“And third, I’ve made some new friends since my Warlord days.” Master Hanq said.

“Ship emerging from the warp portal.” Taisen said. “Wait a minute though. These scans can’t be right. It’s not a ship. It’s a moon.”

“Technically, we call them Crystal Stars.” Opal said.


There wasn’t much of a fight after that. The Karr forces were caught between the anvil of Master Hanq’s revived warlord ships and the hammer of one of the Crystal Empresses Battle Moons. The forces were so mismatched the outcome of the conflict wasn’t in doubt in anyone’s mind. The Karr tried to stage a fighting retreat, but it quickly became a panicked route which turned into an abject surrender.

Despite the bloody tone he took at the beginning of his conversation with Weri, Master Hanq was more than willing to manage the unconditional surrender of the Karr fleet that had assaulted Belstarius.

As it turned out, the rest of their fleet, or at least the part which had been left behind to guard the other end of the warp portal hadn’t been so reasonable and had been reduced to space dust by the Crystal Star.

Taisen was able to keep our yacht together through the battle, and Zyla and Opal were able to make sure Yael pulled through as well. Once I was sure that was being handled I opted for the sanest course of action I could imagine; I passed out into a deep, dark sleep.

“You did well.” my mother said in my dreams.

I knew she was only a dream, but it still felt wonderful to see her. I hadn’t dreamed of her in I-didn’t-know-how-many years. I hadn’t even thought of her in fact. I’d shut everything away so that I wouldn’t have to remember losing her.

When I woke up my eyes were wet and Master Hanq was sitting beside me.

“Nice to see you back in the living world.” he said.

“Nice to see you too.” I told him. I dried my eyes on my sleeve and found that I was laying in a freakishly soft bed with sheets that smelled like they had been laundered in heaven. “Cut it a bit close though didn’t you?”

“Closer than I would have liked. Didn’t know I was going to need to call in the cavalry though.” he said.

“We’re on the Crystal Star now aren’t we?” I asked. The elegance of the decor was a dead giveaway that we weren’t on a Warlord ship or Master Hanq’s house on Belstarius.

“That we are.” he agreed.

“How did you get them here?” I asked.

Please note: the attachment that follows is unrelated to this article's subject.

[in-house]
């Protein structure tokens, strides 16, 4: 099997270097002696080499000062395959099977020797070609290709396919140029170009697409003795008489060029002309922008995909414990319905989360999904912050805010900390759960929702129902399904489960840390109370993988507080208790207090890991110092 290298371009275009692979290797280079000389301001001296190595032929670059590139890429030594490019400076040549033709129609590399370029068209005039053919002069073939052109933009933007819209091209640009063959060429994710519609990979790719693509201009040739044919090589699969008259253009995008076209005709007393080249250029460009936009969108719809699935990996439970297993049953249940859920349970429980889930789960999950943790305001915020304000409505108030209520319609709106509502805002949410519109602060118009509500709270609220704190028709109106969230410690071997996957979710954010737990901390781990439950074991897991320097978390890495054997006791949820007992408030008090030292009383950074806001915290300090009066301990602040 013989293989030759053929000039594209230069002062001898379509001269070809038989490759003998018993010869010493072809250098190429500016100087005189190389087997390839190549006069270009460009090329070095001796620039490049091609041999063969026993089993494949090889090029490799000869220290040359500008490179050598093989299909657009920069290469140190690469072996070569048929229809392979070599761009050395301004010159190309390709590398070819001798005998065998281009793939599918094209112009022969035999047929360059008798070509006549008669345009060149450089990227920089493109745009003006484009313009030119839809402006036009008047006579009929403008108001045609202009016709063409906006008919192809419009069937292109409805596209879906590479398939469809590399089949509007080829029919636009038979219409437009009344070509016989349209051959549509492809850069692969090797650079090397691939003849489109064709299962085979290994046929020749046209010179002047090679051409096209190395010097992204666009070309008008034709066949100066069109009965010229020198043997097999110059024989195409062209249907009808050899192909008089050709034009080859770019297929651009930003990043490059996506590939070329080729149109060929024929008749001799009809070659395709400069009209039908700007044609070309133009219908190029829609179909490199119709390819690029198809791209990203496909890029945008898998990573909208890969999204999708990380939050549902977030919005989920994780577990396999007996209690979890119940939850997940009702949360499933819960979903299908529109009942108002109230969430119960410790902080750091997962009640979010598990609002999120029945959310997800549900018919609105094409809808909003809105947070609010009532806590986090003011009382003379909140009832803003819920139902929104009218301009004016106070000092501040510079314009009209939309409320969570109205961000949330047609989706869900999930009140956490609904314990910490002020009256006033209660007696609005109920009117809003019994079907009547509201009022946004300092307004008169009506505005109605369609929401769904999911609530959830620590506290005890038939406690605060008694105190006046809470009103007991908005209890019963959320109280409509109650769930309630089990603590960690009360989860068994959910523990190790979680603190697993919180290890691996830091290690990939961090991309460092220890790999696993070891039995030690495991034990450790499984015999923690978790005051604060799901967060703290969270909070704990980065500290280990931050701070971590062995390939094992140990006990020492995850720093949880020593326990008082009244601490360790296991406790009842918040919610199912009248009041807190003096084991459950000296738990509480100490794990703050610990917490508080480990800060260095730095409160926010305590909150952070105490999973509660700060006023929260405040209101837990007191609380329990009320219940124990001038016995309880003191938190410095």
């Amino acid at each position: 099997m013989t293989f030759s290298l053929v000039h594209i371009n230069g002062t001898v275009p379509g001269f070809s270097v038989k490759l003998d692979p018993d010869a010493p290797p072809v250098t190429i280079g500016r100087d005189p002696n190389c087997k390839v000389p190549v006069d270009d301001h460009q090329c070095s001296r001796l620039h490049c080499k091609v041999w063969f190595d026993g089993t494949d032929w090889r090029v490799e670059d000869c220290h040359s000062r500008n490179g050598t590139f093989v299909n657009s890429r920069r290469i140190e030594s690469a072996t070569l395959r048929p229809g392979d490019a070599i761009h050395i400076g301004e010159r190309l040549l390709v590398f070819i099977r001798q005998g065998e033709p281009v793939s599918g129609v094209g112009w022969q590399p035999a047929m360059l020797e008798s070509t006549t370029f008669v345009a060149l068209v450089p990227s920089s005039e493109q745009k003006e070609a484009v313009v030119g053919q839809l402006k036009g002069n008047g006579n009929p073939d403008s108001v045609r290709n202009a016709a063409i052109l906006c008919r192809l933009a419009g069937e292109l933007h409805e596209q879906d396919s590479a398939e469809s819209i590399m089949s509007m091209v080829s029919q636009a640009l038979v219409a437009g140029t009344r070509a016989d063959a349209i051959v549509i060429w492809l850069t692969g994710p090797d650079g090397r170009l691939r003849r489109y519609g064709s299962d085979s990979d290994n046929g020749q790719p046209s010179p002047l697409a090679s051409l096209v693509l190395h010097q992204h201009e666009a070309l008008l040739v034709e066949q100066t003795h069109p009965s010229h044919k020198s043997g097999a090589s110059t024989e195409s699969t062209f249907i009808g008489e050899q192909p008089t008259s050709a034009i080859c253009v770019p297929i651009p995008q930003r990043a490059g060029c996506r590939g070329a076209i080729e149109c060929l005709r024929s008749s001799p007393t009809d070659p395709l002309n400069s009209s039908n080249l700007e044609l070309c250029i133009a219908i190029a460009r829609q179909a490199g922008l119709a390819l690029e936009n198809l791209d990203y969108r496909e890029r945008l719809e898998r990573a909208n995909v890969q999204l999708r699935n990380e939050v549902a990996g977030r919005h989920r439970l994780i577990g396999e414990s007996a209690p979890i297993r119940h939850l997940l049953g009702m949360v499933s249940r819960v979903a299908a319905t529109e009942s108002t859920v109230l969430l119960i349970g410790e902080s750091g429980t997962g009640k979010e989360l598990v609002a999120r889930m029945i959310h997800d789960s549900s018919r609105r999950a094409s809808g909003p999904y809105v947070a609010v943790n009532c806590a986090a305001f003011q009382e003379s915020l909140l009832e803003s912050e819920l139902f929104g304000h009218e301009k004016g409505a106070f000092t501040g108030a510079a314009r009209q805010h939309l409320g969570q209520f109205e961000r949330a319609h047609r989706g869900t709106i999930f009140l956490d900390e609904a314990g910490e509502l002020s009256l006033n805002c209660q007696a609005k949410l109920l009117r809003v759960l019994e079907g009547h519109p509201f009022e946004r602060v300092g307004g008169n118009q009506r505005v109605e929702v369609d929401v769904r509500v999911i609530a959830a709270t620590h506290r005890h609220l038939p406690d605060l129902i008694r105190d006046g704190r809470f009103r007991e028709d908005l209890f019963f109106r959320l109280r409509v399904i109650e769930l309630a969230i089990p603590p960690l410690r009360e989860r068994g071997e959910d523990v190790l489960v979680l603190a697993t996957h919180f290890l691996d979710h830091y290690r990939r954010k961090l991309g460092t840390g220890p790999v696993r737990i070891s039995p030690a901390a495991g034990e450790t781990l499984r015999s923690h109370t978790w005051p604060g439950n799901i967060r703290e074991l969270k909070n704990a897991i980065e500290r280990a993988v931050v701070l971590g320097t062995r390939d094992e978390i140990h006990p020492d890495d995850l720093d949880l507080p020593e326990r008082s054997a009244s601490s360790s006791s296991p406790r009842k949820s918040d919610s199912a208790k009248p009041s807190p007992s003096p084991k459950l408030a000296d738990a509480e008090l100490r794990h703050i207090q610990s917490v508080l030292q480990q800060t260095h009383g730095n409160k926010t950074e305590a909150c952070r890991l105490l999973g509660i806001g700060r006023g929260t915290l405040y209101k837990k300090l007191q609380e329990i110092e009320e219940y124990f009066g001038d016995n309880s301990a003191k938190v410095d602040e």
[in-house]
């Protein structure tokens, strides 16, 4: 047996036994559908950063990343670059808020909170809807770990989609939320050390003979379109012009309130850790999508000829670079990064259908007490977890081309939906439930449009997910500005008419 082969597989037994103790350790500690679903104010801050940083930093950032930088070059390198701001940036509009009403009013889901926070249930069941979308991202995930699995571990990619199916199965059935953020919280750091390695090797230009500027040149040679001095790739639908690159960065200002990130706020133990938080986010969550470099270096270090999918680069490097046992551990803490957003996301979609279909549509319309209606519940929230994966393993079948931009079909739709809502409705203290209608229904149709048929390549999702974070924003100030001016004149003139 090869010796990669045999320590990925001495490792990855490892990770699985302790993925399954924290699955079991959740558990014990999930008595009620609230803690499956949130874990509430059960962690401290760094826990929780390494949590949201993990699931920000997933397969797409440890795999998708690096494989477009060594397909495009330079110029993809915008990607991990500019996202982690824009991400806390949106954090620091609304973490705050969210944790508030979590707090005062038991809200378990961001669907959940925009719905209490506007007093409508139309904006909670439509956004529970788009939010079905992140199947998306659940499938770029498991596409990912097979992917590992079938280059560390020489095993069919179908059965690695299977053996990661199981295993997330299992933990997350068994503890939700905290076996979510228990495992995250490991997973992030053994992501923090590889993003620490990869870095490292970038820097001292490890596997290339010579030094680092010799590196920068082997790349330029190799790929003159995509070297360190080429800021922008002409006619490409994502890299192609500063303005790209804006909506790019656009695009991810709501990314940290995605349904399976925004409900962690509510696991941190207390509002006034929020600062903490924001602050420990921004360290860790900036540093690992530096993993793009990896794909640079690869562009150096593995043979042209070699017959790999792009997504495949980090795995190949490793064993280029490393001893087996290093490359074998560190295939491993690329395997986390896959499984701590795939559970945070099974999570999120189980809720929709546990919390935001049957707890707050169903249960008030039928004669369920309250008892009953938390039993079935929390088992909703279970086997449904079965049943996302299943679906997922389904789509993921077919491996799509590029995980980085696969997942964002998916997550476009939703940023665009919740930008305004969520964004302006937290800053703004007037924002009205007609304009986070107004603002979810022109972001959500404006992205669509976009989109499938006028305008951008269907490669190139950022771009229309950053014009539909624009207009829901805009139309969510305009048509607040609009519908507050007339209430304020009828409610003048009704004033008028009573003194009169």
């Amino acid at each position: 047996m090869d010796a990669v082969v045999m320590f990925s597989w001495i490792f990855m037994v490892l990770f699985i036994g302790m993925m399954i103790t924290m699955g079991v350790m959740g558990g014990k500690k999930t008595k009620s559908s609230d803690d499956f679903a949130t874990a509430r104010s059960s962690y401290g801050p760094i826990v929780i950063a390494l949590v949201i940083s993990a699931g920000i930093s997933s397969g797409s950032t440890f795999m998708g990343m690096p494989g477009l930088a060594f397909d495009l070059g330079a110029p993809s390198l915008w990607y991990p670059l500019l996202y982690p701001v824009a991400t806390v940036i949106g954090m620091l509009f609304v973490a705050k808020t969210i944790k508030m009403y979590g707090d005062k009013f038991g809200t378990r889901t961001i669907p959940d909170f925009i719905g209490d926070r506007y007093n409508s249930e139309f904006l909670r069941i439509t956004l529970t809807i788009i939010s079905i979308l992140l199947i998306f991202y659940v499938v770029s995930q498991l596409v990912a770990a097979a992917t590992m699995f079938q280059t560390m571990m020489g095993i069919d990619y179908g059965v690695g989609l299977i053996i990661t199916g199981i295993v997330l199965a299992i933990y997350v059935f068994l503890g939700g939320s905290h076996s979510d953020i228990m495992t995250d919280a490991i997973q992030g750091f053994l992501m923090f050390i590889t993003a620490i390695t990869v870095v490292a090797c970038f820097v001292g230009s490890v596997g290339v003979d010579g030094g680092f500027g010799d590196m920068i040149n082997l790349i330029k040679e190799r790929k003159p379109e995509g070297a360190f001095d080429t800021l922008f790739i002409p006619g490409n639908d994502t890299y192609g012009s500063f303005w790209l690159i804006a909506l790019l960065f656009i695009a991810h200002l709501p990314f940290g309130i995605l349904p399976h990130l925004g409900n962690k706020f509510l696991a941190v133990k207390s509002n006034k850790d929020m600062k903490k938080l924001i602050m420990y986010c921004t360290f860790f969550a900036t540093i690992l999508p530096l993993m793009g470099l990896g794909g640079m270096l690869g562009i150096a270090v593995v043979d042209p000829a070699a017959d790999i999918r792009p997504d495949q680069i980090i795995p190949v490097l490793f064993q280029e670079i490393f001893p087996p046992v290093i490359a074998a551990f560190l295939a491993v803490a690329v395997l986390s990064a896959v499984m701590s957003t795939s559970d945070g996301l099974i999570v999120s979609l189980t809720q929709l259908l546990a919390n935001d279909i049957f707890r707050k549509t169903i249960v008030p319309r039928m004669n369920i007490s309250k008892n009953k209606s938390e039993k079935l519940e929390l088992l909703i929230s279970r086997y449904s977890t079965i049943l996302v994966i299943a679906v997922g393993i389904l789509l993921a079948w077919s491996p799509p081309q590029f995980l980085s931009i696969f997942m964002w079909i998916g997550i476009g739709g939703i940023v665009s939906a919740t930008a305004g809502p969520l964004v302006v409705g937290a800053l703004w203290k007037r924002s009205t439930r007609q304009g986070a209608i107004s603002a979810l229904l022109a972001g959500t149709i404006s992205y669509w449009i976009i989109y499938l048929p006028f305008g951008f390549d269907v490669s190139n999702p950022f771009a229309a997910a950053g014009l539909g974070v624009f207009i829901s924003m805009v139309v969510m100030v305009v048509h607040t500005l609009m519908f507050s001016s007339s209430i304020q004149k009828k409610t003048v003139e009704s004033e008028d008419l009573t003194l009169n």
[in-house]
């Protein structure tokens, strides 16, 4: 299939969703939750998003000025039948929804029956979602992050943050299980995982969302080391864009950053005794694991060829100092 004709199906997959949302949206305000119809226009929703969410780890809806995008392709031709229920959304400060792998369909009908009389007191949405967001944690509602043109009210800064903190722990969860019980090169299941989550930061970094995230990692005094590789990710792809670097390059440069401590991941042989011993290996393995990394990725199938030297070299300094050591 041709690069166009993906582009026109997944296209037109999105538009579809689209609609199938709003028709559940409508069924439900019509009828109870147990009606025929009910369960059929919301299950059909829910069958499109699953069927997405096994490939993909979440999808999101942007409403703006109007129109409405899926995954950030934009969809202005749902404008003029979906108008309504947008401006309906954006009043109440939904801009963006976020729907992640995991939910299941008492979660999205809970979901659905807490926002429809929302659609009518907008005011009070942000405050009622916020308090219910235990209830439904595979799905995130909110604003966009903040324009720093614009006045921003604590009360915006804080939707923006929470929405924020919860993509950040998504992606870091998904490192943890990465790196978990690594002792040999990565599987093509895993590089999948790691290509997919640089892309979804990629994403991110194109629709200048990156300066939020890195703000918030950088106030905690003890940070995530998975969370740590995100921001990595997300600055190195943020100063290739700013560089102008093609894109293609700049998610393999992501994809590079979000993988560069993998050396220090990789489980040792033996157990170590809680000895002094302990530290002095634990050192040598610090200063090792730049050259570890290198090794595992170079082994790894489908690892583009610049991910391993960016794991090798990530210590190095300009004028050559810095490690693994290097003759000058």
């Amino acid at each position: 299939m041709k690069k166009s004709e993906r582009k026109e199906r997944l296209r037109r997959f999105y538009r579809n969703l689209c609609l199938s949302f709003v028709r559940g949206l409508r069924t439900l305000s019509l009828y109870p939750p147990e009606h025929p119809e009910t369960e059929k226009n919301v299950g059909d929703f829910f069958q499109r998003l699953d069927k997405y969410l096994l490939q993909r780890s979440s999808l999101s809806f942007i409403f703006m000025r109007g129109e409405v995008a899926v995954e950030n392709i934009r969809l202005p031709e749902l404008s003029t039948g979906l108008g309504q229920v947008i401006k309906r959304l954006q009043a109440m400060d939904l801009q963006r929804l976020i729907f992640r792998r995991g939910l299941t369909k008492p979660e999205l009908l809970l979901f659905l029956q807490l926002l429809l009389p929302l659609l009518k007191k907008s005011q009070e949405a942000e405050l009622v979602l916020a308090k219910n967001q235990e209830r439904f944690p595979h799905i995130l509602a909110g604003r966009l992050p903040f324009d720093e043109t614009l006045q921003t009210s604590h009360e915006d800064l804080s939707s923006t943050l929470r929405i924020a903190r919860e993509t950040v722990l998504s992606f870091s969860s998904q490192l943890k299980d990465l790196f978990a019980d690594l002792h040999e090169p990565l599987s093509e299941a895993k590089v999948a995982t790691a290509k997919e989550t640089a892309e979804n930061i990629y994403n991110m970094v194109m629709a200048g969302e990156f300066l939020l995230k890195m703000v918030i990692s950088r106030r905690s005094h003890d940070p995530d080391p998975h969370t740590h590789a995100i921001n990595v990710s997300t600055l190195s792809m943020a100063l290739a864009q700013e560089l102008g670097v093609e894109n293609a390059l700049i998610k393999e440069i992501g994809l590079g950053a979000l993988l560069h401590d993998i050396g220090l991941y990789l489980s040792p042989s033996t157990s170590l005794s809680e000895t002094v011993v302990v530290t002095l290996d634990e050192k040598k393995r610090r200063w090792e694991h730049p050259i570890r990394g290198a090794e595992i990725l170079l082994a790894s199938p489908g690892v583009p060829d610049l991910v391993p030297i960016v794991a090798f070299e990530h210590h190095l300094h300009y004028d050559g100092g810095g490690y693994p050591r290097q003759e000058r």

“I still had a communications gem they left with me after we discussed my retirement. The Guardian I spoke with then left it as a standing offer to enlist with them. With Opal’s name and passcodes, I was able to get them to mobilize in time.” he said.

“You enlisted too though, didn’t you?” I asked.

“It helped convince them of the gravity of the situation.” he said.

“Thank you.” I said.

“You’re welcome, but, to be honest, it wasn’t just for you kiddo. Now that my prize pupil is all grown up, I think I’m free to get back in the game. I’ve been sitting on the sidelines too long.” Master Hanq said shaking his head.

“What happened wasn’t your fault.” I said.

“I know that, but I know I can do a lot more than I have been to make sure things like that don’t happen again.” he said. “And anyways it’s a chance to see some old friends again.”

“So you’re going to ship out with them?” I asked.

“Once I’ve taken care of things here.” he said.

“That’s going to be kind of weird.” I said.

“Have you given any thought to what you’re going to do next?” he asked.

“Not really. I figured I’d be fertilizer or worse by this point.” I said.

“You could join up too.” he suggested.

“I’m kind of damaged goods aren’t I?” I said. I reached out for my anima and found that it had recovered. A tiny bit. That was still more than I’d ever had before, so I wasn’t too unhappy but after channeling the might of a star I couldn’t help but feel kind of small and insignificant.

“We all are.” Yael said as she limped into my room. Zyla was with her, but Yael was leaning on a crutch for support.

“Thank you. Both of you.” I said. It was an understatement to say I owed them my life.

“We owe you our thanks.” Opal said, entering the room behind them.